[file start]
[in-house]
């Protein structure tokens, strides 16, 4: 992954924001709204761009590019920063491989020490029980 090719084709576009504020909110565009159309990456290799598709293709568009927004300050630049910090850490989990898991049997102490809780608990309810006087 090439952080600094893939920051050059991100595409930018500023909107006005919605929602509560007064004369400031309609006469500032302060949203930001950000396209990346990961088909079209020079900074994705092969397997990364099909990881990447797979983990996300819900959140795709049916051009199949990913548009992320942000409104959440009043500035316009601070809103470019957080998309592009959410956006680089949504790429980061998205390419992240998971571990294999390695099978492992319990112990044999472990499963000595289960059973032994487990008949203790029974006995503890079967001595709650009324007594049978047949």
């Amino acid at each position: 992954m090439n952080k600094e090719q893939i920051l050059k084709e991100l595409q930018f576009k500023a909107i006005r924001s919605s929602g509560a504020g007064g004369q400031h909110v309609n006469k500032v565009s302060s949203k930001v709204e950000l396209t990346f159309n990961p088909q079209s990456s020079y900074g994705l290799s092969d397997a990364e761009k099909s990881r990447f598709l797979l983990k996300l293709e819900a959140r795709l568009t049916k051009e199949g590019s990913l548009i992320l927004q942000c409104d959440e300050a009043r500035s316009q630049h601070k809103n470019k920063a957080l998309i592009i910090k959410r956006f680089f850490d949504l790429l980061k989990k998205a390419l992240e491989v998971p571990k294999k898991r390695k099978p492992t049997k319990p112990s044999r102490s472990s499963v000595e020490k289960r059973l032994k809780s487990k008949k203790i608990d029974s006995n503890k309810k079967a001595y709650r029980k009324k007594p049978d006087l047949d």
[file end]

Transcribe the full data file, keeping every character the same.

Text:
[in-house]
């Protein structure tokens, strides 16, 4: 992954924001709204761009590019920063491989020490029980 090719084709576009504020909110565009159309990456290799598709293709568009927004300050630049910090850490989990898991049997102490809780608990309810006087 090439952080600094893939920051050059991100595409930018500023909107006005919605929602509560007064004369400031309609006469500032302060949203930001950000396209990346990961088909079209020079900074994705092969397997990364099909990881990447797979983990996300819900959140795709049916051009199949990913548009992320942000409104959440009043500035316009601070809103470019957080998309592009959410956006680089949504790429980061998205390419992240998971571990294999390695099978492992319990112990044999472990499963000595289960059973032994487990008949203790029974006995503890079967001595709650009324007594049978047949």
């Amino acid at each position: 992954m090439n952080k600094e090719q893939i920051l050059k084709e991100l595409q930018f576009k500023a909107i006005r924001s919605s929602g509560a504020g007064g004369q400031h909110v309609n006469k500032v565009s302060s949203k930001v709204e950000l396209t990346f159309n990961p088909q079209s990456s020079y900074g994705l290799s092969d397997a990364e761009k099909s990881r990447f598709l797979l983990k996300l293709e819900a959140r795709l568009t049916k051009e199949g590019s990913l548009i992320l927004q942000c409104d959440e300050a009043r500035s316009q630049h601070k809103n470019k920063a957080l998309i592009i910090k959410r956006f680089f850490d949504l790429l980061k989990k998205a390419l992240e491989v998971p571990k294999k898991r390695k099978p492992t049997k319990p112990s044999r102490s472990s499963v000595e020490k289960r059973l032994k809780s487990k008949k203790i608990d029974s006995n503890k309810k079967a001595y709650r029980k009324k007594p049978d006087l047949d």